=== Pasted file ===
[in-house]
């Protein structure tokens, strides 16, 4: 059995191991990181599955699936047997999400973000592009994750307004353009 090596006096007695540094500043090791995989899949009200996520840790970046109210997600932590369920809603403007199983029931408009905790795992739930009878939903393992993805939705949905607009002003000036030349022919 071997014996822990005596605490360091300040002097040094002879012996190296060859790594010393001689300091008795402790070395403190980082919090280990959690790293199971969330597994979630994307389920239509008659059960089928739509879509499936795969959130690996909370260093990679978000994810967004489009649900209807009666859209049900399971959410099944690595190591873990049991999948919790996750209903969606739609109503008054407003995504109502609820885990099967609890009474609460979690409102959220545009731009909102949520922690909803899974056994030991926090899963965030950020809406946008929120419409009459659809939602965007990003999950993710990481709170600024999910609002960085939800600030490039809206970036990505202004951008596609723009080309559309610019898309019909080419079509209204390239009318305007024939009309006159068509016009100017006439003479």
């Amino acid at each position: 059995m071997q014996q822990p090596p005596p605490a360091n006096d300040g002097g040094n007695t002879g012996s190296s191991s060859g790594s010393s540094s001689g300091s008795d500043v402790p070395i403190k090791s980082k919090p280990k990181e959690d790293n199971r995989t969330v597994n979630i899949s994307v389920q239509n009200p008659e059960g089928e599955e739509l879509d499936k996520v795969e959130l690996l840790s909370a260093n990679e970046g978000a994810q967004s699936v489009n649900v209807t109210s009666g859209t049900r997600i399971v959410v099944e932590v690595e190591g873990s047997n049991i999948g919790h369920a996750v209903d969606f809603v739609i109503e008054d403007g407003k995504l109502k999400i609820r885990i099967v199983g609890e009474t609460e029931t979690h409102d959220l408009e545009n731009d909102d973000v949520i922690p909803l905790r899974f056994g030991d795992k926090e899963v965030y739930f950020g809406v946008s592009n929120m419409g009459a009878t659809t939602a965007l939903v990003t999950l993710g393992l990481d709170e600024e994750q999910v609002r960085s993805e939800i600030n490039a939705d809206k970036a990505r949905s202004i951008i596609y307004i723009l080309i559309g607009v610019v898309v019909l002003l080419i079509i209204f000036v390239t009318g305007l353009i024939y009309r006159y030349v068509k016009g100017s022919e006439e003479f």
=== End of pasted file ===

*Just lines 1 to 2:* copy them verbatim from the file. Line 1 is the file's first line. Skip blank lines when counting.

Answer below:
[in-house]
């Protein structure tokens, strides 16, 4: 059995191991990181599955699936047997999400973000592009994750307004353009 090596006096007695540094500043090791995989899949009200996520840790970046109210997600932590369920809603403007199983029931408009905790795992739930009878939903393992993805939705949905607009002003000036030349022919 071997014996822990005596605490360091300040002097040094002879012996190296060859790594010393001689300091008795402790070395403190980082919090280990959690790293199971969330597994979630994307389920239509008659059960089928739509879509499936795969959130690996909370260093990679978000994810967004489009649900209807009666859209049900399971959410099944690595190591873990049991999948919790996750209903969606739609109503008054407003995504109502609820885990099967609890009474609460979690409102959220545009731009909102949520922690909803899974056994030991926090899963965030950020809406946008929120419409009459659809939602965007990003999950993710990481709170600024999910609002960085939800600030490039809206970036990505202004951008596609723009080309559309610019898309019909080419079509209204390239009318305007024939009309006159068509016009100017006439003479």